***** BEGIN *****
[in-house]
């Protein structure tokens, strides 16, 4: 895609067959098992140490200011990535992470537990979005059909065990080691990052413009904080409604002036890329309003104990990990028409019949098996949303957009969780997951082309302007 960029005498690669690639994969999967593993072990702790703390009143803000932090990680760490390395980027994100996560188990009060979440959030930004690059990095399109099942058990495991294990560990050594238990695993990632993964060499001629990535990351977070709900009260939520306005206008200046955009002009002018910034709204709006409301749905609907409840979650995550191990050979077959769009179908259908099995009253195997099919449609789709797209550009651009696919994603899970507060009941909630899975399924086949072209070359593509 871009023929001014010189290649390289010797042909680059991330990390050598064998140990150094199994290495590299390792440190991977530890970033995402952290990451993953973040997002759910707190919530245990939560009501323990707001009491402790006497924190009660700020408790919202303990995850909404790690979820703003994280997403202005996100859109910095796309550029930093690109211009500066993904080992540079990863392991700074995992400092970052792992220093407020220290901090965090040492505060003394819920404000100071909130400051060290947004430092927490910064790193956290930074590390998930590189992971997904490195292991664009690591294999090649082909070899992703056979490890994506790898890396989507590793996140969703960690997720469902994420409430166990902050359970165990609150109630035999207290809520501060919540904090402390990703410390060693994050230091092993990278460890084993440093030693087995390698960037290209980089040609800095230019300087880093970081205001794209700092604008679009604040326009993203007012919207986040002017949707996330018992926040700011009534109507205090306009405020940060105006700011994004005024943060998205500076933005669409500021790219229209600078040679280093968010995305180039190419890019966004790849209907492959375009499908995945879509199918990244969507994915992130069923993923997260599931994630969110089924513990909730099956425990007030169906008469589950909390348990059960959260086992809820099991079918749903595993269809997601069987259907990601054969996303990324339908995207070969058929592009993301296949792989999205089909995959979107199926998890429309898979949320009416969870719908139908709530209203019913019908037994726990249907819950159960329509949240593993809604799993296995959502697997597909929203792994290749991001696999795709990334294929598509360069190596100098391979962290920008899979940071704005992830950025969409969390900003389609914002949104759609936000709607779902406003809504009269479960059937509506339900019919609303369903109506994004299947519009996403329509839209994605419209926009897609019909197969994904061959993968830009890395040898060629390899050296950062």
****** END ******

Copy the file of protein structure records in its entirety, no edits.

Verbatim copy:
[in-house]
């Protein structure tokens, strides 16, 4: 895609067959098992140490200011990535992470537990979005059909065990080691990052413009904080409604002036890329309003104990990990028409019949098996949303957009969780997951082309302007 960029005498690669690639994969999967593993072990702790703390009143803000932090990680760490390395980027994100996560188990009060979440959030930004690059990095399109099942058990495991294990560990050594238990695993990632993964060499001629990535990351977070709900009260939520306005206008200046955009002009002018910034709204709006409301749905609907409840979650995550191990050979077959769009179908259908099995009253195997099919449609789709797209550009651009696919994603899970507060009941909630899975399924086949072209070359593509 871009023929001014010189290649390289010797042909680059991330990390050598064998140990150094199994290495590299390792440190991977530890970033995402952290990451993953973040997002759910707190919530245990939560009501323990707001009491402790006497924190009660700020408790919202303990995850909404790690979820703003994280997403202005996100859109910095796309550029930093690109211009500066993904080992540079990863392991700074995992400092970052792992220093407020220290901090965090040492505060003394819920404000100071909130400051060290947004430092927490910064790193956290930074590390998930590189992971997904490195292991664009690591294999090649082909070899992703056979490890994506790898890396989507590793996140969703960690997720469902994420409430166990902050359970165990609150109630035999207290809520501060919540904090402390990703410390060693994050230091092993990278460890084993440093030693087995390698960037290209980089040609800095230019300087880093970081205001794209700092604008679009604040326009993203007012919207986040002017949707996330018992926040700011009534109507205090306009405020940060105006700011994004005024943060998205500076933005669409500021790219229209600078040679280093968010995305180039190419890019966004790849209907492959375009499908995945879509199918990244969507994915992130069923993923997260599931994630969110089924513990909730099956425990007030169906008469589950909390348990059960959260086992809820099991079918749903595993269809997601069987259907990601054969996303990324339908995207070969058929592009993301296949792989999205089909995959979107199926998890429309898979949320009416969870719908139908709530209203019913019908037994726990249907819950159960329509949240593993809604799993296995959502697997597909929203792994290749991001696999795709990334294929598509360069190596100098391979962290920008899979940071704005992830950025969409969390900003389609914002949104759609936000709607779902406003809504009269479960059937509506339900019919609303369903109506994004299947519009996403329509839209994605419209926009897609019909197969994904061959993968830009890395040898060629390899050296950062």